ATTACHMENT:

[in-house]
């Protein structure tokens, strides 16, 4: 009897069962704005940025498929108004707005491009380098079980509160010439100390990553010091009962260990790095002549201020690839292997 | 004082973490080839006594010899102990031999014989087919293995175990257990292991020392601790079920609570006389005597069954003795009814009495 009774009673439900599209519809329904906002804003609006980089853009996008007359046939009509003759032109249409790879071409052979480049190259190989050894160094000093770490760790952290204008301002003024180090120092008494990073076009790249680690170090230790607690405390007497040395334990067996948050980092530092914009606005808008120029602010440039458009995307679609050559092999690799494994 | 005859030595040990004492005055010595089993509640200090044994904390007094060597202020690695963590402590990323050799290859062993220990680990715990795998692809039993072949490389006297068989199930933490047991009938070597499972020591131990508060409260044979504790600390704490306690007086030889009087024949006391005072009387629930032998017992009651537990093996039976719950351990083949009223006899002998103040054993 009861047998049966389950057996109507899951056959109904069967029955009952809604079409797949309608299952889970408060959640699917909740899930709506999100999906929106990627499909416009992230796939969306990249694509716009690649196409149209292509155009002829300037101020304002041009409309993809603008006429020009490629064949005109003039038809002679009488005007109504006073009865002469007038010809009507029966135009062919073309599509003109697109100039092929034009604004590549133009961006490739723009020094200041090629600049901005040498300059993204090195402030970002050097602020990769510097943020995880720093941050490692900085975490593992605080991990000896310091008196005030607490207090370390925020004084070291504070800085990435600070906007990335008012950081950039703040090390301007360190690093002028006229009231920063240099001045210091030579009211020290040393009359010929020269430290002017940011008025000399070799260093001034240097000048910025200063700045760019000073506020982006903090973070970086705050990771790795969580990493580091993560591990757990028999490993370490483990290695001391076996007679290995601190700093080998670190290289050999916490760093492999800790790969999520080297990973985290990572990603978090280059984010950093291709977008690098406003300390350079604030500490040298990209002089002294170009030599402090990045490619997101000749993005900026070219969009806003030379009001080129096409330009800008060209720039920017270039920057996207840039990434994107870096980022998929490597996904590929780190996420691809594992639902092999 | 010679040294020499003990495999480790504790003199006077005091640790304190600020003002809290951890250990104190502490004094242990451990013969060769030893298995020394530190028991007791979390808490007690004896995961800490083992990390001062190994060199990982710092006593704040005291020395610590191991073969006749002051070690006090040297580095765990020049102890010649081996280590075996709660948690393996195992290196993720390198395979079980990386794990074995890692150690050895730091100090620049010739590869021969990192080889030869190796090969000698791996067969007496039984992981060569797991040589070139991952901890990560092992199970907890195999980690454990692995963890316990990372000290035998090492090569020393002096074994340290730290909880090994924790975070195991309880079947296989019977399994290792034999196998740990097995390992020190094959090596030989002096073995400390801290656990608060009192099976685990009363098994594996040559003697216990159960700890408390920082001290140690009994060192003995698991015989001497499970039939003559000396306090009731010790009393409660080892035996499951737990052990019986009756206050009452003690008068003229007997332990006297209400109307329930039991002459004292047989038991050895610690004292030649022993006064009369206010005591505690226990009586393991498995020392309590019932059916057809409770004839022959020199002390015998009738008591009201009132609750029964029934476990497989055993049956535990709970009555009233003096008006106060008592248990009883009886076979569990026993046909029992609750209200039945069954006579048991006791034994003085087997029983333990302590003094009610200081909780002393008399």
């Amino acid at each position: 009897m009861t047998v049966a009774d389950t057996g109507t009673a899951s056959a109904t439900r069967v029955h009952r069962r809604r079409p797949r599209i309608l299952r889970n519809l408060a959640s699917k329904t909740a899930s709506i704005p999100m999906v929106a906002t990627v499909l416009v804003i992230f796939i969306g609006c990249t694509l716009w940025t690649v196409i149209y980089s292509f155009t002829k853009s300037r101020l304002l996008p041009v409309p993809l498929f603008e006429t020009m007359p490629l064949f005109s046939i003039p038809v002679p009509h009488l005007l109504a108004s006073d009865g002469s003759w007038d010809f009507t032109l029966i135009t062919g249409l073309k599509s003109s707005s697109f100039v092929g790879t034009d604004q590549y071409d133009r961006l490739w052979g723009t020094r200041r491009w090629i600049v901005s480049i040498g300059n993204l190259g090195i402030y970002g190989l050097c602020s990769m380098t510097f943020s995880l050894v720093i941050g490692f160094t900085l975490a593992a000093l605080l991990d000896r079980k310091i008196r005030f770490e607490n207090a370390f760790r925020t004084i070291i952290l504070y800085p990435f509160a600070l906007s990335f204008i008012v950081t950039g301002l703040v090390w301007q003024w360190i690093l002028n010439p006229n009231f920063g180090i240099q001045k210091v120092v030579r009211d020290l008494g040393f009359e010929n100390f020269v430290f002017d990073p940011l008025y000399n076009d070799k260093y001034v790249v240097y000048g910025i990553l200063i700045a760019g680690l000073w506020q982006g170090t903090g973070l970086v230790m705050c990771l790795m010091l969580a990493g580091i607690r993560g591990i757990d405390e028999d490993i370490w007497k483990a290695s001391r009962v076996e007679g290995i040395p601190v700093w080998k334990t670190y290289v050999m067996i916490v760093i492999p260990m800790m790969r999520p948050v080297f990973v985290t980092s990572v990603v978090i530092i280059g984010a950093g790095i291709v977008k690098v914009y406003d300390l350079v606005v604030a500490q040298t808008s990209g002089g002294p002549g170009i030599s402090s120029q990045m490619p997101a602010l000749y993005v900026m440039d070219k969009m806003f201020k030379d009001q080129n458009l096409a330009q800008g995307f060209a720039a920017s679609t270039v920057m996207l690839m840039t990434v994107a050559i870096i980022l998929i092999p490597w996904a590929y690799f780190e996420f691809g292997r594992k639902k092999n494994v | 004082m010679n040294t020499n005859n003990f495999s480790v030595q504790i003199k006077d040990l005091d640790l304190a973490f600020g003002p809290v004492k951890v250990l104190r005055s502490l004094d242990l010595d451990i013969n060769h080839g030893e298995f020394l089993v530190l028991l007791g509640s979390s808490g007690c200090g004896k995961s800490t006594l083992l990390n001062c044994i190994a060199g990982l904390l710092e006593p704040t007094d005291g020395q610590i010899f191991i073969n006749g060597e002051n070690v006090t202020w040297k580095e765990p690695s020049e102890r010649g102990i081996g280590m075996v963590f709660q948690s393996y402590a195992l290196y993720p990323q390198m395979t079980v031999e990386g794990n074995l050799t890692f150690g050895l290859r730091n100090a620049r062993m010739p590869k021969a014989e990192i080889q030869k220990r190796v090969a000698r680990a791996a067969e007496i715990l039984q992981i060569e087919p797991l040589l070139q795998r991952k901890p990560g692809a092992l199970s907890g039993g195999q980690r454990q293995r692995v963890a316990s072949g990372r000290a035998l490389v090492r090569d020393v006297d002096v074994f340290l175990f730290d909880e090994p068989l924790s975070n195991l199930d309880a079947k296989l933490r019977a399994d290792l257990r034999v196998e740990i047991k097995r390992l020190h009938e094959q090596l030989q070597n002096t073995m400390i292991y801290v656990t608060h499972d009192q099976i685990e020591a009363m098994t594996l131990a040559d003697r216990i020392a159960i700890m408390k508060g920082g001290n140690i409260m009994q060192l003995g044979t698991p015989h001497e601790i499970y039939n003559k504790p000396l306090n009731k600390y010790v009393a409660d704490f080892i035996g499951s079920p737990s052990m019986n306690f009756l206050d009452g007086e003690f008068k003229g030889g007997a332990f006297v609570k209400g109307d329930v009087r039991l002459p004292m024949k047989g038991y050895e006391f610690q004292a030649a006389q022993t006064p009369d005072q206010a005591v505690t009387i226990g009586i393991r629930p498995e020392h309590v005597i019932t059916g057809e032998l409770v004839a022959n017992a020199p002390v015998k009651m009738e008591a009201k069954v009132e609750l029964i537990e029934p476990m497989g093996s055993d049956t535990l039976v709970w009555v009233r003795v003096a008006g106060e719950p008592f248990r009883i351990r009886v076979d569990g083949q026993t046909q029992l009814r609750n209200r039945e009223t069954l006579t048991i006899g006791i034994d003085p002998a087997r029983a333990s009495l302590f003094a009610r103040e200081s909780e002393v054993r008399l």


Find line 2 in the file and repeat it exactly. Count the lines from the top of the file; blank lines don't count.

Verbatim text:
């Protein structure tokens, strides 16, 4: 009897069962704005940025498929108004707005491009380098079980509160010439100390990553010091009962260990790095002549201020690839292997 | 004082973490080839006594010899102990031999014989087919293995175990257990292991020392601790079920609570006389005597069954003795009814009495 009774009673439900599209519809329904906002804003609006980089853009996008007359046939009509003759032109249409790879071409052979480049190259190989050894160094000093770490760790952290204008301002003024180090120092008494990073076009790249680690170090230790607690405390007497040395334990067996948050980092530092914009606005808008120029602010440039458009995307679609050559092999690799494994 | 005859030595040990004492005055010595089993509640200090044994904390007094060597202020690695963590402590990323050799290859062993220990680990715990795998692809039993072949490389006297068989199930933490047991009938070597499972020591131990508060409260044979504790600390704490306690007086030889009087024949006391005072009387629930032998017992009651537990093996039976719950351990083949009223006899002998103040054993 009861047998049966389950057996109507899951056959109904069967029955009952809604079409797949309608299952889970408060959640699917909740899930709506999100999906929106990627499909416009992230796939969306990249694509716009690649196409149209292509155009002829300037101020304002041009409309993809603008006429020009490629064949005109003039038809002679009488005007109504006073009865002469007038010809009507029966135009062919073309599509003109697109100039092929034009604004590549133009961006490739723009020094200041090629600049901005040498300059993204090195402030970002050097602020990769510097943020995880720093941050490692900085975490593992605080991990000896310091008196005030607490207090370390925020004084070291504070800085990435600070906007990335008012950081950039703040090390301007360190690093002028006229009231920063240099001045210091030579009211020290040393009359010929020269430290002017940011008025000399070799260093001034240097000048910025200063700045760019000073506020982006903090973070970086705050990771790795969580990493580091993560591990757990028999490993370490483990290695001391076996007679290995601190700093080998670190290289050999916490760093492999800790790969999520080297990973985290990572990603978090280059984010950093291709977008690098406003300390350079604030500490040298990209002089002294170009030599402090990045490619997101000749993005900026070219969009806003030379009001080129096409330009800008060209720039920017270039920057996207840039990434994107870096980022998929490597996904590929780190996420691809594992639902092999 | 010679040294020499003990495999480790504790003199006077005091640790304190600020003002809290951890250990104190502490004094242990451990013969060769030893298995020394530190028991007791979390808490007690004896995961800490083992990390001062190994060199990982710092006593704040005291020395610590191991073969006749002051070690006090040297580095765990020049102890010649081996280590075996709660948690393996195992290196993720390198395979079980990386794990074995890692150690050895730091100090620049010739590869021969990192080889030869190796090969000698791996067969007496039984992981060569797991040589070139991952901890990560092992199970907890195999980690454990692995963890316990990372000290035998090492090569020393002096074994340290730290909880090994924790975070195991309880079947296989019977399994290792034999196998740990097995390992020190094959090596030989002096073995400390801290656990608060009192099976685990009363098994594996040559003697216990159960700890408390920082001290140690009994060192003995698991015989001497499970039939003559000396306090009731010790009393409660080892035996499951737990052990019986009756206050009452003690008068003229007997332990006297209400109307329930039991002459004292047989038991050895610690004292030649022993006064009369206010005591505690226990009586393991498995020392309590019932059916057809409770004839022959020199002390015998009738008591009201009132609750029964029934476990497989055993049956535990709970009555009233003096008006106060008592248990009883009886076979569990026993046909029992609750209200039945069954006579048991006791034994003085087997029983333990302590003094009610200081909780002393008399």